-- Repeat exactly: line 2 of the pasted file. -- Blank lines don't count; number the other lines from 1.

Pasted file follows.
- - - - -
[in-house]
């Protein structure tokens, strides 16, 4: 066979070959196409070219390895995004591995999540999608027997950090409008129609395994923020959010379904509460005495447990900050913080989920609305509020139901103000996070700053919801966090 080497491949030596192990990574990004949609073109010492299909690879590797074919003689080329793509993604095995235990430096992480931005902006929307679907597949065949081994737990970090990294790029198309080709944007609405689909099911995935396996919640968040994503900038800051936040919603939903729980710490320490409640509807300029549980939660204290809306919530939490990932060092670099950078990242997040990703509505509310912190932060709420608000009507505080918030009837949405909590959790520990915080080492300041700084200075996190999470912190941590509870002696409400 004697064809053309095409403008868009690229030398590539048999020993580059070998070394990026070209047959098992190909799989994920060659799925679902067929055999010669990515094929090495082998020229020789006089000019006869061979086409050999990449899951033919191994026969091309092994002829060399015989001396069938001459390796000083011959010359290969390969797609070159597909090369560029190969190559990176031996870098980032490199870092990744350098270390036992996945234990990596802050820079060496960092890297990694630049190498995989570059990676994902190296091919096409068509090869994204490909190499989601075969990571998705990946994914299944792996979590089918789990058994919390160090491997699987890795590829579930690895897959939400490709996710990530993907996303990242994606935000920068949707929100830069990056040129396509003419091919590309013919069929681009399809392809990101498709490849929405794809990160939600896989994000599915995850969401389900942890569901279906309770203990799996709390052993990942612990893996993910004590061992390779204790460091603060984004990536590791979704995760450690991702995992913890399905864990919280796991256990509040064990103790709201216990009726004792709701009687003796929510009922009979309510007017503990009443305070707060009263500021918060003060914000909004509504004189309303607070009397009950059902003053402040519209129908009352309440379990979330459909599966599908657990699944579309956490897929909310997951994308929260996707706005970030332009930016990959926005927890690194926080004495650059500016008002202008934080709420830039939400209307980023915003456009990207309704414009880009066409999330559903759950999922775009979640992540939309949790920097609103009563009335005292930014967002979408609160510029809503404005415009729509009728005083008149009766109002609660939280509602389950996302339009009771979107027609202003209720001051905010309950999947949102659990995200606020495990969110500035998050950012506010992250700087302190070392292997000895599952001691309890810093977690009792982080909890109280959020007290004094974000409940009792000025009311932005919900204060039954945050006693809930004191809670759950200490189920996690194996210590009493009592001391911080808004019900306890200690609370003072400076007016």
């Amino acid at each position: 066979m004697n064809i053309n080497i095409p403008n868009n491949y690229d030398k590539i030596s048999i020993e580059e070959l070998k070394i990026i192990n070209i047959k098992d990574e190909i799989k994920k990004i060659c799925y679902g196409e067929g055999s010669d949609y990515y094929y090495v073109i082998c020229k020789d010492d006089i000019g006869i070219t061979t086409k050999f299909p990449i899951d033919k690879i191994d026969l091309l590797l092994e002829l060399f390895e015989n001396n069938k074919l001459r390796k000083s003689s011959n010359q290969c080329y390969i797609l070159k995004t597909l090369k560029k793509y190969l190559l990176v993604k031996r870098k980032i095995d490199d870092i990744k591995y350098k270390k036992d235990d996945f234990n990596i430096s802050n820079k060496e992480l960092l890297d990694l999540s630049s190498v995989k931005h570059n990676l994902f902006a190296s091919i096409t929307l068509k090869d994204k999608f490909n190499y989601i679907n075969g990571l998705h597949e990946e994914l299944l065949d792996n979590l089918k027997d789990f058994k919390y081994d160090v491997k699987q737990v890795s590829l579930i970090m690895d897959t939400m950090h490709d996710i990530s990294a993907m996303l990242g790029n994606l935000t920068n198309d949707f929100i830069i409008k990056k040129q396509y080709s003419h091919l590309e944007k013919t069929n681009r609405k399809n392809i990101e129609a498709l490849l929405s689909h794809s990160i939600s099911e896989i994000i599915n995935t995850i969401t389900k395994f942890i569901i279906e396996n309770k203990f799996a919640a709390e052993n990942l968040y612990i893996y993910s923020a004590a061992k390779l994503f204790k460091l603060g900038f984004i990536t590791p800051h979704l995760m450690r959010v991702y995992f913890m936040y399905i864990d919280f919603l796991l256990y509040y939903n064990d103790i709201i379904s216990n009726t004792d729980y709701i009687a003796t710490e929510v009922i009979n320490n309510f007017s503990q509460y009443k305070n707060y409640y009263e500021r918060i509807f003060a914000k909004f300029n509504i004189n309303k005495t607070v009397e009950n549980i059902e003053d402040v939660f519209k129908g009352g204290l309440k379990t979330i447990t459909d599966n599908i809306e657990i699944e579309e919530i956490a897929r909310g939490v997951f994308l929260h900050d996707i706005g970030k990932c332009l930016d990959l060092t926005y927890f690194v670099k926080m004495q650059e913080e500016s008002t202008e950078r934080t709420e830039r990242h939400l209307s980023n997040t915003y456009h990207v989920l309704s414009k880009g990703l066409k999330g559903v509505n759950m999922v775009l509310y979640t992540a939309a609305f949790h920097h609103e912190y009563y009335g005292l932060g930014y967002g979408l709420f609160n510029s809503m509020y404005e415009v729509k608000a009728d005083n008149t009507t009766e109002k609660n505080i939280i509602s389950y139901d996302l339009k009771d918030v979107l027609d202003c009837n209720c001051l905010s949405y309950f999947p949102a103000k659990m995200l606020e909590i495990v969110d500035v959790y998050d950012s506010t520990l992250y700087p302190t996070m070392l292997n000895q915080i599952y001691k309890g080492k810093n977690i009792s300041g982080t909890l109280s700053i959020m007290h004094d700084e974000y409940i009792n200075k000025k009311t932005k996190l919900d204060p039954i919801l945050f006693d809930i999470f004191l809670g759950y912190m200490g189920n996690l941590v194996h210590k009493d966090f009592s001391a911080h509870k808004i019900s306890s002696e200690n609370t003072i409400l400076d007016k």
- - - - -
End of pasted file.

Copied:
């Protein structure tokens, strides 16, 4: 066979070959196409070219390895995004591995999540999608027997950090409008129609395994923020959010379904509460005495447990900050913080989920609305509020139901103000996070700053919801966090 080497491949030596192990990574990004949609073109010492299909690879590797074919003689080329793509993604095995235990430096992480931005902006929307679907597949065949081994737990970090990294790029198309080709944007609405689909099911995935396996919640968040994503900038800051936040919603939903729980710490320490409640509807300029549980939660204290809306919530939490990932060092670099950078990242997040990703509505509310912190932060709420608000009507505080918030009837949405909590959790520990915080080492300041700084200075996190999470912190941590509870002696409400 004697064809053309095409403008868009690229030398590539048999020993580059070998070394990026070209047959098992190909799989994920060659799925679902067929055999010669990515094929090495082998020229020789006089000019006869061979086409050999990449899951033919191994026969091309092994002829060399015989001396069938001459390796000083011959010359290969390969797609070159597909090369560029190969190559990176031996870098980032490199870092990744350098270390036992996945234990990596802050820079060496960092890297990694630049190498995989570059990676994902190296091919096409068509090869994204490909190499989601075969990571998705990946994914299944792996979590089918789990058994919390160090491997699987890795590829579930690895897959939400490709996710990530993907996303990242994606935000920068949707929100830069990056040129396509003419091919590309013919069929681009399809392809990101498709490849929405794809990160939600896989994000599915995850969401389900942890569901279906309770203990799996709390052993990942612990893996993910004590061992390779204790460091603060984004990536590791979704995760450690991702995992913890399905864990919280796991256990509040064990103790709201216990009726004792709701009687003796929510009922009979309510007017503990009443305070707060009263500021918060003060914000909004509504004189309303607070009397009950059902003053402040519209129908009352309440379990979330459909599966599908657990699944579309956490897929909310997951994308929260996707706005970030332009930016990959926005927890690194926080004495650059500016008002202008934080709420830039939400209307980023915003456009990207309704414009880009066409999330559903759950999922775009979640992540939309949790920097609103009563009335005292930014967002979408609160510029809503404005415009729509009728005083008149009766109002609660939280509602389950996302339009009771979107027609202003209720001051905010309950999947949102659990995200606020495990969110500035998050950012506010992250700087302190070392292997000895599952001691309890810093977690009792982080909890109280959020007290004094974000409940009792000025009311932005919900204060039954945050006693809930004191809670759950200490189920996690194996210590009493009592001391911080808004019900306890200690609370003072400076007016």